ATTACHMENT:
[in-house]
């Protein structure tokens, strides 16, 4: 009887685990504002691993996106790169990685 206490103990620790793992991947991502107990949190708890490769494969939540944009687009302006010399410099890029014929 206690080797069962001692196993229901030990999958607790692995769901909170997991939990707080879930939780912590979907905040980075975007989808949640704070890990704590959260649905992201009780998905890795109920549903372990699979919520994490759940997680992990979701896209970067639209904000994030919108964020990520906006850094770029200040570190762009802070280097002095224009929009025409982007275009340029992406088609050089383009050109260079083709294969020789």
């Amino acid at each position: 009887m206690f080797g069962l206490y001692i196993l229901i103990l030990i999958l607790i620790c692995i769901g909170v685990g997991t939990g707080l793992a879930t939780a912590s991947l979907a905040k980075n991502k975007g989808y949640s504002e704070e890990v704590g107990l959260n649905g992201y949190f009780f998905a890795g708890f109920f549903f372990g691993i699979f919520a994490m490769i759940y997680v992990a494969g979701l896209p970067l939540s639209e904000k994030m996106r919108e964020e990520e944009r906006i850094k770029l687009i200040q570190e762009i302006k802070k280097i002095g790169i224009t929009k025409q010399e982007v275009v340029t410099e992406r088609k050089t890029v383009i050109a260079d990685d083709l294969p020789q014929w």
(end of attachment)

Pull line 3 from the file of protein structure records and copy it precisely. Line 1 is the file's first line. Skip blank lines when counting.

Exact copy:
């Amino acid at each position: 009887m206690f080797g069962l206490y001692i196993l229901i103990l030990i999958l607790i620790c692995i769901g909170v685990g997991t939990g707080l793992a879930t939780a912590s991947l979907a905040k980075n991502k975007g989808y949640s504002e704070e890990v704590g107990l959260n649905g992201y949190f009780f998905a890795g708890f109920f549903f372990g691993i699979f919520a994490m490769i759940y997680v992990a494969g979701l896209p970067l939540s639209e904000k994030m996106r919108e964020e990520e944009r906006i850094k770029l687009i200040q570190e762009i302006k802070k280097i002095g790169i224009t929009k025409q010399e982007v275009v340029t410099e992406r088609k050089t890029v383009i050109a260079d990685d083709l294969p020789q014929w």